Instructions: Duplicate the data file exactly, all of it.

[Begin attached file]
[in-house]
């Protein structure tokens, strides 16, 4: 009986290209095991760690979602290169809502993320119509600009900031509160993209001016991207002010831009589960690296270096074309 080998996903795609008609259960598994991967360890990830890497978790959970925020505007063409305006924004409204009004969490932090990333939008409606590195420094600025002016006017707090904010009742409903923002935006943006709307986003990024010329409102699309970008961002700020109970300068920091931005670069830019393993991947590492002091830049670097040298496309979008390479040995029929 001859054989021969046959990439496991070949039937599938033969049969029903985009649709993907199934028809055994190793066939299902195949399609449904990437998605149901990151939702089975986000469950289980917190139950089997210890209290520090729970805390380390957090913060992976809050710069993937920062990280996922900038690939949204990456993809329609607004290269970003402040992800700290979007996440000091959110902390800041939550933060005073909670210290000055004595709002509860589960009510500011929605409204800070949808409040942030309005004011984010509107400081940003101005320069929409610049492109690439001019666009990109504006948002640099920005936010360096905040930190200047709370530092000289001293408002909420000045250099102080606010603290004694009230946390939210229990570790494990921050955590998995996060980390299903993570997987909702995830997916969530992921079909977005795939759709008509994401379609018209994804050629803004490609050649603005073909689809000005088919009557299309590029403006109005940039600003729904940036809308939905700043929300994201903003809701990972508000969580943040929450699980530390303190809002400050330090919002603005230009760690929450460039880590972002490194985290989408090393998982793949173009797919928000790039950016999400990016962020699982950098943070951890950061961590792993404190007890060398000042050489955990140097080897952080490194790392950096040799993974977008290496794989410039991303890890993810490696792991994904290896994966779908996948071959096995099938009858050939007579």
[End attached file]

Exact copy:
[in-house]
């Protein structure tokens, strides 16, 4: 009986290209095991760690979602290169809502993320119509600009900031509160993209001016991207002010831009589960690296270096074309 080998996903795609008609259960598994991967360890990830890497978790959970925020505007063409305006924004409204009004969490932090990333939008409606590195420094600025002016006017707090904010009742409903923002935006943006709307986003990024010329409102699309970008961002700020109970300068920091931005670069830019393993991947590492002091830049670097040298496309979008390479040995029929 001859054989021969046959990439496991070949039937599938033969049969029903985009649709993907199934028809055994190793066939299902195949399609449904990437998605149901990151939702089975986000469950289980917190139950089997210890209290520090729970805390380390957090913060992976809050710069993937920062990280996922900038690939949204990456993809329609607004290269970003402040992800700290979007996440000091959110902390800041939550933060005073909670210290000055004595709002509860589960009510500011929605409204800070949808409040942030309005004011984010509107400081940003101005320069929409610049492109690439001019666009990109504006948002640099920005936010360096905040930190200047709370530092000289001293408002909420000045250099102080606010603290004694009230946390939210229990570790494990921050955590998995996060980390299903993570997987909702995830997916969530992921079909977005795939759709008509994401379609018209994804050629803004490609050649603005073909689809000005088919009557299309590029403006109005940039600003729904940036809308939905700043929300994201903003809701990972508000969580943040929450699980530390303190809002400050330090919002603005230009760690929450460039880590972002490194985290989408090393998982793949173009797919928000790039950016999400990016962020699982950098943070951890950061961590792993404190007890060398000042050489955990140097080897952080490194790392950096040799993974977008290496794989410039991303890890993810490696792991994904290896994966779908996948071959096995099938009858050939007579």